drwxr-xr-x root    root             2010-10-01 22:48 system
drwxr-xr-x root    root             1970-01-01 01:00 sys
drwxr-x--- root    root             1970-01-01 01:00 sbin
dr-xr-xr-x root    root             1970-01-01 01:00 proc
-rwxr-x--- root    root       16316 1970-01-01 01:00 initlogo.rle
-rwxr-x--- root    root        9323 1970-01-01 01:00 init.thunderg.rc
-rwxr-x--- root    root       18323 1970-01-01 01:00 init.rc
-rwxr-x--- root    root        4869 1970-01-01 01:00 init.qcom.rc
-rwxr-x--- root    root        3352 1970-01-01 01:00
-rwxr-x--- root    root         122 1970-01-01 01:00
-rwxr-x--- root    root      357656 1970-01-01 01:00 initv
-rw-r--r-- root    root        1152 1970-01-01 01:00 fota.rc
-rw-r--r-- root    root         118 1970-01-01 01:00 default.prop
drwxrwx--x system  system           1980-01-06 00:19 data
drwxr-xr-x root    root             1970-01-01 01:00 chargerimages
drwxr-xr-x root    root             1970-01-01 01:00 bootimages
drwx------ root    root             2010-10-01 22:03 root
drwxr-xr-x root    root             2011-02-03 22:35 dev

Hey, it looks almost like a normal linux box root directory! I like it…. 🙂


Git – the beginning

So, you prepared a bug fix for your favourite piece of software, you’re sure that it fixes all problems (also future problems!!) you’ve ever had and, of course, it’s a perfect piece of code. But after sending the perfect patch to relevant discussion list you received something like that:

The patch seems to be OK. Can you remove trailing spaces, fix formatting, submit the patch in git format and add signed-off-by?

After reading it for the third time you knew that you had to learn more about how git works and why trailing spaces are bad.. I had the same problem some time ago. There are quite a few howtos, quick starts and tutorials for git, but nonetheless some information is hard to find, especially if you’re not sure what you’re looking for.
Let’s start with “trailing spaces”. If you’re using a normal editor you might not even notice that there are some “trailing spaces” in your code. And at the end of the day, tha patch works, so why bother? A short example:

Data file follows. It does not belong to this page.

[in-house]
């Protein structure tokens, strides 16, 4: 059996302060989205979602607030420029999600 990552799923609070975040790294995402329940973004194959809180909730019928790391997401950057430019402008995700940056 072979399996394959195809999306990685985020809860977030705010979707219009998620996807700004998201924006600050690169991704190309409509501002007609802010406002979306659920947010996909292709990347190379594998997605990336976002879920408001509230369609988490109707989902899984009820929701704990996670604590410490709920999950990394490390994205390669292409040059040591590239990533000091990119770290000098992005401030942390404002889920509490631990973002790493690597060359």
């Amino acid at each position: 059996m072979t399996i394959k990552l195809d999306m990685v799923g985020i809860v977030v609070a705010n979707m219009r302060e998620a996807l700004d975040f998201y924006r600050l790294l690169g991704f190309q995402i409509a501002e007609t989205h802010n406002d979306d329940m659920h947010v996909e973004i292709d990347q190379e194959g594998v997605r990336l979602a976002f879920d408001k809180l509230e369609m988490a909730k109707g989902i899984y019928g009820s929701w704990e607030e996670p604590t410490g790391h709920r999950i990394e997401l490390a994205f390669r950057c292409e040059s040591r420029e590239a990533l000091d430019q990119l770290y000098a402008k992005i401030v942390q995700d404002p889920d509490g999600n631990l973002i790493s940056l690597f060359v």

przemo@pldmachine /tmp$ touch test
przemo@pldmachine /tmp$ touch "test "
przemo@pldmachine /tmp$ ls -l
-rw-rr 1 przemo users 0 12-05 01:17 test
-rw-rr 1 przemo users 0 12-05 01:17 test
przemo@pldmachine /tmp$

How do you like having 2 “identical” files in the same directory? The same thing can happen in your code – trailing spaces can give false positives when comparing two files. Another example:

przemo@pldmachine /tmp$ diff -Nru test1 test2
--- test1 2010-12-05 14:20:11.282835872 +0000
+++ test2 2010-12-05 14:18:48.271759248 +0000
@@ -1 +1 @@
-This is a line of comment
+This is a line of comment
przemo@pldmachine /tmp$

Are those 2 lines the same or they are different? “Trailinig spaces” are bad!
A next issue is code formatting. On some projects there are very loose rules, on some, like linux kernel, rules are the strict. Anyway you shoud always know what are the rules for the project you’re working on and adhere to them. If in doubt – ask. If you’re not sure why code formatting is an important thing, try to find something in a piece of badly formatted php code – it’s very, very hard.
The last part of the fix-your-code email was request for a git formatted patch. I presume you already have a git repository withthe project (git clone path-to-the-project) and you made the modifications to the code. A next step is to commit your modifications to the git repository:

git commit -a

“-a” switch tells git that you want to include all modified files to the repo. After issuing that command you’ll see an editor window with some information about the changes you made. git is expecting you to type name for the commit in first line of the editor (a short description what your patch is). The second line should be empty and starting from 3rd line you should give detailed description how your patch works. The title of the patch and it’s description may seem to be a silly idea for beginners – my patch works, I know how it works, so simple “Fix that annoying bug” comment should do. Let me say that I can bet that in six month time you will not know what was the bug, how the code works and if it was required at all! Another thing is that you’re not working alone – the patch you made should be easy to read and to understand for the person responsible for the project. You should not expect that he or she is going to analyse your code without good explanation. Now the “signed-off-by”. It’s meaning can be different for different projects, but in generel it maens that the patch is complete, ready for review and that you agree to use it in the project. Adding “signed-off-by” is very easy. “-s” option does it for you:

git commit -a -s

If you already commited you changes to the repo you can use “–amend” option:

git commit --amend -s

This time git opens editor window, with your previous title of the patch and the description, but there is one new thing – below the last line of the description git adds an empty line and somethinglike this:

Signed-off-by: John Doe <>

Now we have the patch commited, with proper title, description and signed-off-by line. We want git to save the patch as a file:

git format-patch HEAD~1

The HEAD~1 part means the we want to generate patch for HEAD (it’s the current state of the repo) minus one commit. You can also use HEAD~2 or HEAD~5 to generate more that just one patch. If you open the file that git just created and you’ll see that it contains all the required information: title, description, signed-off-by and all the changes you made to the code.